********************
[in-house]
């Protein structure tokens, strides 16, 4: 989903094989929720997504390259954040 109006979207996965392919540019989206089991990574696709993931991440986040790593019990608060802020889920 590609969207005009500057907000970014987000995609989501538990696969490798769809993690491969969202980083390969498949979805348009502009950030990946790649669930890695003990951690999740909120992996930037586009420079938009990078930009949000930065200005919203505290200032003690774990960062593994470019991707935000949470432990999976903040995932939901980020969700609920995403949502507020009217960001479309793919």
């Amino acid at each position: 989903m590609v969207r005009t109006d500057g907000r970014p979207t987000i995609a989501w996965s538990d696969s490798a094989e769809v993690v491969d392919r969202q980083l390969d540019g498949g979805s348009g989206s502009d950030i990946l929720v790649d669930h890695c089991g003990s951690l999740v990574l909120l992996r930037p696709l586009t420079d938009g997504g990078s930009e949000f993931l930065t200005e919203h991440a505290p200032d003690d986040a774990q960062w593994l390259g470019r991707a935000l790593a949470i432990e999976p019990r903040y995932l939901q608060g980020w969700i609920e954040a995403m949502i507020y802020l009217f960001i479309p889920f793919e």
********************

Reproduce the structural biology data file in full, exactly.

[in-house]
């Protein structure tokens, strides 16, 4: 989903094989929720997504390259954040 109006979207996965392919540019989206089991990574696709993931991440986040790593019990608060802020889920 590609969207005009500057907000970014987000995609989501538990696969490798769809993690491969969202980083390969498949979805348009502009950030990946790649669930890695003990951690999740909120992996930037586009420079938009990078930009949000930065200005919203505290200032003690774990960062593994470019991707935000949470432990999976903040995932939901980020969700609920995403949502507020009217960001479309793919």
């Amino acid at each position: 989903m590609v969207r005009t109006d500057g907000r970014p979207t987000i995609a989501w996965s538990d696969s490798a094989e769809v993690v491969d392919r969202q980083l390969d540019g498949g979805s348009g989206s502009d950030i990946l929720v790649d669930h890695c089991g003990s951690l999740v990574l909120l992996r930037p696709l586009t420079d938009g997504g990078s930009e949000f993931l930065t200005e919203h991440a505290p200032d003690d986040a774990q960062w593994l390259g470019r991707a935000l790593a949470i432990e999976p019990r903040y995932l939901q608060g980020w969700i609920e954040a995403m949502i507020y802020l009217f960001i479309p889920f793919e």